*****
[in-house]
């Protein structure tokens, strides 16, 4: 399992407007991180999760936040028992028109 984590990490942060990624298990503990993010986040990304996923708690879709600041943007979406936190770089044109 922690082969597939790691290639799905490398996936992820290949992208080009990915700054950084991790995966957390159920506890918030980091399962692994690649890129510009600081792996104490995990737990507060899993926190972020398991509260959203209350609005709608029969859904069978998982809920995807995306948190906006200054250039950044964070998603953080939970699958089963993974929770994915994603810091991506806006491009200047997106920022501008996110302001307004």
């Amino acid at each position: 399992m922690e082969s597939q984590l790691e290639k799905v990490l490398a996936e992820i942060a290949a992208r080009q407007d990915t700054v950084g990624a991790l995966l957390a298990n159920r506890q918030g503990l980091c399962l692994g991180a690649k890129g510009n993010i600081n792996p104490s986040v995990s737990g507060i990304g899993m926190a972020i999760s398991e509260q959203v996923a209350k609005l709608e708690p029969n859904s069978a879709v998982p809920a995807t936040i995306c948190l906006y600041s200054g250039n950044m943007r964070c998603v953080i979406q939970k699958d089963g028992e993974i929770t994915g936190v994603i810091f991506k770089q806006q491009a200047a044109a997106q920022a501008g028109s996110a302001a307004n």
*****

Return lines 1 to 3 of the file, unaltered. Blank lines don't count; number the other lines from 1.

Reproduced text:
[in-house]
């Protein structure tokens, strides 16, 4: 399992407007991180999760936040028992028109 984590990490942060990624298990503990993010986040990304996923708690879709600041943007979406936190770089044109 922690082969597939790691290639799905490398996936992820290949992208080009990915700054950084991790995966957390159920506890918030980091399962692994690649890129510009600081792996104490995990737990507060899993926190972020398991509260959203209350609005709608029969859904069978998982809920995807995306948190906006200054250039950044964070998603953080939970699958089963993974929770994915994603810091991506806006491009200047997106920022501008996110302001307004």
């Amino acid at each position: 399992m922690e082969s597939q984590l790691e290639k799905v990490l490398a996936e992820i942060a290949a992208r080009q407007d990915t700054v950084g990624a991790l995966l957390a298990n159920r506890q918030g503990l980091c399962l692994g991180a690649k890129g510009n993010i600081n792996p104490s986040v995990s737990g507060i990304g899993m926190a972020i999760s398991e509260q959203v996923a209350k609005l709608e708690p029969n859904s069978a879709v998982p809920a995807t936040i995306c948190l906006y600041s200054g250039n950044m943007r964070c998603v953080i979406q939970k699958d089963g028992e993974i929770t994915g936190v994603i810091f991506k770089q806006q491009a200047a044109a997106q920022a501008g028109s996110a302001a307004n």